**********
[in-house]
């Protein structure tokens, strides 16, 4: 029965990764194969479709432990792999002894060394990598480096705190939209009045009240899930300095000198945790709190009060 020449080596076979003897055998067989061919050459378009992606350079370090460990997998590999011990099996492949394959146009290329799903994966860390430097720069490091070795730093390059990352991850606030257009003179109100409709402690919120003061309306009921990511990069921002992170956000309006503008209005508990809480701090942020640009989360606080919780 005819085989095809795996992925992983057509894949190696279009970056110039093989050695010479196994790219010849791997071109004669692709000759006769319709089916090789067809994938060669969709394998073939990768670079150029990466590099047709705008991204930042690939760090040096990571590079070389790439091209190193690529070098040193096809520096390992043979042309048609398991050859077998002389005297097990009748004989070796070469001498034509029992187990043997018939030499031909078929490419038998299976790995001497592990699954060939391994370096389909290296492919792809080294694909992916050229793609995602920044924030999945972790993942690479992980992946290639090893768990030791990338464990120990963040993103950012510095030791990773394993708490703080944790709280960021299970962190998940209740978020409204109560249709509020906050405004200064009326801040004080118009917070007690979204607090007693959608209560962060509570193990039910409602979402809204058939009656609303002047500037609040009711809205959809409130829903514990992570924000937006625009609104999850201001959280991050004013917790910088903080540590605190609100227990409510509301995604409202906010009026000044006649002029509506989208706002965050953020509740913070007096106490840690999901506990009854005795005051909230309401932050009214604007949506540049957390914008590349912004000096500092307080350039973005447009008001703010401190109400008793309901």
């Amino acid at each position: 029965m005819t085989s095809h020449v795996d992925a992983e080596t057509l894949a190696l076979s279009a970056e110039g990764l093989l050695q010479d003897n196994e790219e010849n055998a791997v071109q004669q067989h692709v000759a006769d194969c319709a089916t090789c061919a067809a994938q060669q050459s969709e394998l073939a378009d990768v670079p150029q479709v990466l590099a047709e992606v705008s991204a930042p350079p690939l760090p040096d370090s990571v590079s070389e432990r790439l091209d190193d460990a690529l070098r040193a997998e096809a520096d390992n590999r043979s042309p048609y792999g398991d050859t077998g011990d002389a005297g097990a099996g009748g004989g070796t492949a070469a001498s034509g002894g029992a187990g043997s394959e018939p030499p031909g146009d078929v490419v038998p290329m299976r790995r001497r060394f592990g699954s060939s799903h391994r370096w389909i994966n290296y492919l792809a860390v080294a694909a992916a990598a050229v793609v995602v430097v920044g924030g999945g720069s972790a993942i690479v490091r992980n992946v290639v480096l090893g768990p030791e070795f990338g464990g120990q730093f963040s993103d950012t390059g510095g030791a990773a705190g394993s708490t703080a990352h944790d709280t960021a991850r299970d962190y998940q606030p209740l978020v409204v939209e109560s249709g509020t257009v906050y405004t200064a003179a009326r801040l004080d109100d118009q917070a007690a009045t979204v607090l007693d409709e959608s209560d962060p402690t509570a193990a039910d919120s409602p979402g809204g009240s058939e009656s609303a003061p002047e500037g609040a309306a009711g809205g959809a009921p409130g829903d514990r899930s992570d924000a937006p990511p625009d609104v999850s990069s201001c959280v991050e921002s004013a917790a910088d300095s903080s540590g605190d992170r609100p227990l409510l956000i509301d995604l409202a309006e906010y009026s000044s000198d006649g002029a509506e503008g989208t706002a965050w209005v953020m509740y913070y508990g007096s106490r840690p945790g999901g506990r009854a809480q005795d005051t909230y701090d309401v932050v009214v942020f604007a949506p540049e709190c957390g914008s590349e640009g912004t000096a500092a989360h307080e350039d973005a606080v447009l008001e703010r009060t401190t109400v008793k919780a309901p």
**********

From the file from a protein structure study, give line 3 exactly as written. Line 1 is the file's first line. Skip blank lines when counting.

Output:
């Amino acid at each position: 029965m005819t085989s095809h020449v795996d992925a992983e080596t057509l894949a190696l076979s279009a970056e110039g990764l093989l050695q010479d003897n196994e790219e010849n055998a791997v071109q004669q067989h692709v000759a006769d194969c319709a089916t090789c061919a067809a994938q060669q050459s969709e394998l073939a378009d990768v670079p150029q479709v990466l590099a047709e992606v705008s991204a930042p350079p690939l760090p040096d370090s990571v590079s070389e432990r790439l091209d190193d460990a690529l070098r040193a997998e096809a520096d390992n590999r043979s042309p048609y792999g398991d050859t077998g011990d002389a005297g097990a099996g009748g004989g070796t492949a070469a001498s034509g002894g029992a187990g043997s394959e018939p030499p031909g146009d078929v490419v038998p290329m299976r790995r001497r060394f592990g699954s060939s799903h391994r370096w389909i994966n290296y492919l792809a860390v080294a694909a992916a990598a050229v793609v995602v430097v920044g924030g999945g720069s972790a993942i690479v490091r992980n992946v290639v480096l090893g768990p030791e070795f990338g464990g120990q730093f963040s993103d950012t390059g510095g030791a990773a705190g394993s708490t703080a990352h944790d709280t960021a991850r299970d962190y998940q606030p209740l978020v409204v939209e109560s249709g509020t257009v906050y405004t200064a003179a009326r801040l004080d109100d118009q917070a007690a009045t979204v607090l007693d409709e959608s209560d962060p402690t509570a193990a039910d919120s409602p979402g809204g009240s058939e009656s609303a003061p002047e500037g609040a309306a009711g809205g959809a009921p409130g829903d514990r899930s992570d924000a937006p990511p625009d609104v999850s990069s201001c959280v991050e921002s004013a917790a910088d300095s903080s540590g605190d992170r609100p227990l409510l956000i509301d995604l409202a309006e906010y009026s000044s000198d006649g002029a509506e503008g989208t706002a965050w209005v953020m509740y913070y508990g007096s106490r840690p945790g999901g506990r009854a809480q005795d005051t909230y701090d309401v932050v009214v942020f604007a949506p540049e709190c957390g914008s590349e640009g912004t000096a500092a989360h307080e350039d973005a606080v447009l008001e703010r009060t401190t109400v008793k919780a309901p």